As a result, I have endured a great deal of crap over the years. In elementary school I was "Tyrannosaurus Rex." In Junior High I became "Sexy Rexy." Then I became "Oedipus Rex." I grew up down south where a great many people have two names, i.e. Billy Bob. People constantly asked me what my last name was, "Rex Ray what?" A great many people over time have felt it necessary to inquire what Rex is short for. It's not short for anything. It is just Rex. It's Latin. It means "King." Get over it.

Then after I became a grownup, a lot of people began to acknowledge that Rex Ray sounded like a movie star's name, and I had to admit that I had done a little bit of acting, but it was not a stage name. It was actually the name given to me by my very own mother. My wife, Babs, assures me that this is a name that speaks of fame and I should not shy away from it. (Oh and Delacorte Press will be publishing her book, Slouching Toward Adulthood, next October.)

I've had a great deal of angst over name issues in my life. I've had a great deal of angst over identity issues, and have subsequently re-invented myself several times in my lifetime. The bottom line here is, though, I have nothing to hide here. I am a teacher, a writer, a world-wide traveler, and a real man who shares his experiences and insights via "Views From the 14th Floor." I am "The Real Rex Ray."

Monday, November 2, 2009

Tea Party Republicans and Democratic Victories

There have been strange goings on in Upstate New York recently, and as a lifelong Democrat I have to cheer. The Republican Party is self-destructing there, and it is showing signs of being a nationwide trend. The right-wing extreme is in full attack mode and not only are Democrats targets, but so are Republicans who are judged to be too liberal in the minds of the right wing orthodoxy.

This latest uprising in the Republican ranks began when John McHugh a Republican Congressman from Upstate New York was nominated to serve as Secretary of the Army by President Obama. (Who's reaching out and trying to be inclusive here? Could it be that Socialist, Stalinist President who is much maligned by the Palin-Beck extreme right-wing of the Republican Party?) At any rate a special election was called to replace Mr. McHugh, in a district that hasn't elected anything but Republicans since somewhere back in the Ice Age.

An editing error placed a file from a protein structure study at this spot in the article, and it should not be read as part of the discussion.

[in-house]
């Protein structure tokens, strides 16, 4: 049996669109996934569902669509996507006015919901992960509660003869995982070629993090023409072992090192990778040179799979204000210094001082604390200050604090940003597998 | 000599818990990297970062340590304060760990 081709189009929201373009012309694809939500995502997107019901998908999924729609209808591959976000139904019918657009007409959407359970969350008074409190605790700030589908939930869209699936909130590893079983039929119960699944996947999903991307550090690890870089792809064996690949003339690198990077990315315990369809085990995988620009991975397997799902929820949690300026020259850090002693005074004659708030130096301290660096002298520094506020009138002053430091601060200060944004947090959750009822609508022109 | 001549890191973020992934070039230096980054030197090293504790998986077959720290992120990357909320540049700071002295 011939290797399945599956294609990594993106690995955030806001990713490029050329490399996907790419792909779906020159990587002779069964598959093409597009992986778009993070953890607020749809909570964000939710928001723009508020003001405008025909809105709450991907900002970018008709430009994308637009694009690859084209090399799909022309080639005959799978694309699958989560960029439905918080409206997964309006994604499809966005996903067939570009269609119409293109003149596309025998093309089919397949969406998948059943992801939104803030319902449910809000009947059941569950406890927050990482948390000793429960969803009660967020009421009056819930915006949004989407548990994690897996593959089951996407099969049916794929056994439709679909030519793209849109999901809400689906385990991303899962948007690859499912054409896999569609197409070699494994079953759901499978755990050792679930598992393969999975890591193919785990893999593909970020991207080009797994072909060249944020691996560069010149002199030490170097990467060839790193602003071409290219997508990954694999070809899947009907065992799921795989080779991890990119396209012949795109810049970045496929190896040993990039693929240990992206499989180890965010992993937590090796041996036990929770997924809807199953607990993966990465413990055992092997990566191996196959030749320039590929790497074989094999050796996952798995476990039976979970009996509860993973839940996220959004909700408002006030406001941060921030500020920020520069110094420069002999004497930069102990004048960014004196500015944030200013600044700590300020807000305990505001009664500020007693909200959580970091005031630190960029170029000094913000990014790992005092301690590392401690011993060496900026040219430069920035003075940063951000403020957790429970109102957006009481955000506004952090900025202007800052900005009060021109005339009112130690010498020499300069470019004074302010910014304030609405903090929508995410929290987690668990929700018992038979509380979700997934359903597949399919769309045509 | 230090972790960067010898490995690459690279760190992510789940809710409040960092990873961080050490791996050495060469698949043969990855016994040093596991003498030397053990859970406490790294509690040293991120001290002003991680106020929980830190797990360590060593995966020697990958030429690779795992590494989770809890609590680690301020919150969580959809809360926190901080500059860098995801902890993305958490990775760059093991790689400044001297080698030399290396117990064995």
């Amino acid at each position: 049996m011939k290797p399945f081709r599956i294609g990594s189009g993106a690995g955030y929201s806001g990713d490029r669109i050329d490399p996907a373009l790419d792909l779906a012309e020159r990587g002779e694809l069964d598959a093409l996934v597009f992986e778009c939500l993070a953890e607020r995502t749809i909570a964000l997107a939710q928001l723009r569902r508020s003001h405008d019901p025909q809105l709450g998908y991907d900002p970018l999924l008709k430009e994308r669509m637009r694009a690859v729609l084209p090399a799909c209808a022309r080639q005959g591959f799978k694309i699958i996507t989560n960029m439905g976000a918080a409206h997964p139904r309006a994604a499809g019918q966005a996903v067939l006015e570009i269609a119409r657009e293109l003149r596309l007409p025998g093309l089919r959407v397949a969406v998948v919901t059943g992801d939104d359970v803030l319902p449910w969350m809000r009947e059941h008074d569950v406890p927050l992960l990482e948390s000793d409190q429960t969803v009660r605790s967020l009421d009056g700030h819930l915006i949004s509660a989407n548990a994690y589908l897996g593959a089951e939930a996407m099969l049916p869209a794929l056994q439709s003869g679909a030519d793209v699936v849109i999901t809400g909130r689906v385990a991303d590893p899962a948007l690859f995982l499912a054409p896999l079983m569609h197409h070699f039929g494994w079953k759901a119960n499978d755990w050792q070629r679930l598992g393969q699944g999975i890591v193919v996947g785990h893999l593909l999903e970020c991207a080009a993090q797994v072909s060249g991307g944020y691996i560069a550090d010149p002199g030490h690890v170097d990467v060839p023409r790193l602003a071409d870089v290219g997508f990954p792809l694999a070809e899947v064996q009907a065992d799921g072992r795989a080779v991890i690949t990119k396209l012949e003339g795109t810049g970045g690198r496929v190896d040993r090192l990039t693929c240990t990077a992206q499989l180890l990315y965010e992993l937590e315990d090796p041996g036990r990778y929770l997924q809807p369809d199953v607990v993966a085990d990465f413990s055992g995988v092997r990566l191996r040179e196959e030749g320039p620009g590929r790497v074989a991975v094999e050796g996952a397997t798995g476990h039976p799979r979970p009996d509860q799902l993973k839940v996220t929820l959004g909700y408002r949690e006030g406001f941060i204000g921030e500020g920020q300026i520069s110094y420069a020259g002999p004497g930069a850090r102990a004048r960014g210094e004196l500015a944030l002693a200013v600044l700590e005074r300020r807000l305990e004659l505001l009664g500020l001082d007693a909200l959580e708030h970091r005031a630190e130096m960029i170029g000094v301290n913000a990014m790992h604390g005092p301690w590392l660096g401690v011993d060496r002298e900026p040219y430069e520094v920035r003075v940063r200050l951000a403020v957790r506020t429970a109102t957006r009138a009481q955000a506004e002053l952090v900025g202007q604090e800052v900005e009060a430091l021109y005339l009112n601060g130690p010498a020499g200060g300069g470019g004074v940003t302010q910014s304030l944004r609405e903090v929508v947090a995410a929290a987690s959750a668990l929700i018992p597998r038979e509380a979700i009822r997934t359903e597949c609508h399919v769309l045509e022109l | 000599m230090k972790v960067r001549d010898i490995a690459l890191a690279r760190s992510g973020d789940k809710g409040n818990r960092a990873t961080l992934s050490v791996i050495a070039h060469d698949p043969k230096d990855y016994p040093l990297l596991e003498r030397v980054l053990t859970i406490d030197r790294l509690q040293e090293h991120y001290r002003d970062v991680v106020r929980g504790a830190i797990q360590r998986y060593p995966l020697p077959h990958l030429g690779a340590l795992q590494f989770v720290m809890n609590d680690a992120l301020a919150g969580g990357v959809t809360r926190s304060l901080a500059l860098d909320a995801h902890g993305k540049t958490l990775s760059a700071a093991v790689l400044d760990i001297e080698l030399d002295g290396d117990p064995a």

In the ensuing dogfight over the Republican nomination Dede Scozzafava won the nomination. Her opponent, one Douglas L. Hoffman, couldn't accept losing to a Republican who he thought was way too liberal, so he decided to run in the general election as a Conservative Party candidate. It seems Ms. Scozzafava supports gay marriage and abortion rights, and disagrees with some points of the party line as regards economics. She was heartily endorsed by the Republican Party and its National Chair, Michael Steele. She was attacked from the extreme right by the Palin axis.

In spite of the fact that Ms. Scozzafava was the legitimate Republican candidate, Mr. Hoffman was endorsed by fellow Republicans from the right-wing extreme, Sarah Palin, Dick Armey, and Tim Pawlenty. In recent polls it was becoming apparent that Scozzafava was in 3rd place in a 3 person race, and was not going to win. She gracefully withdrew. At this point, despite the fact that he was running on a Conservative Party ticket, Republican National Chair Michael Steele, and former Speaker of the House Newt Gingrich threw their support behind Douglas L. Hoffman.

As a result, Ms. Scozzafava has endorsed the Democratic candidate for the Congressional seat, Bill Owens. The Republican Party is in total disarray. They are under siege from elements of the extreme right, led by Sarah Palin, Glenn Beck, and assorted members of the right-wing lunatic fringe. The net result in Upstate New York is that it is altogether possible that the Democrat will win a Congressional seat that has been Republican since the fall of Rome at least.

Nationwide, the Tea Party Republicans have begun to move in this manner against anyone judged to be on the wrong side of what they perceive as right, be he Democrat, Republican, or Independent. They have visions of taking over control of the Republican Party, but what they are actually doing is splitting the Republican Party and forcing more moderate elements of the party to vote for Democrats. The upshot here is, "Good news for continued Democratic domination of politics nationwide. Bad news for anyone not of the extreme right-wing of the Republican Party." There are just not enough serious right-wing nuts in America to sustain a party dominated by the Tea Party sorts and Sarah Palin.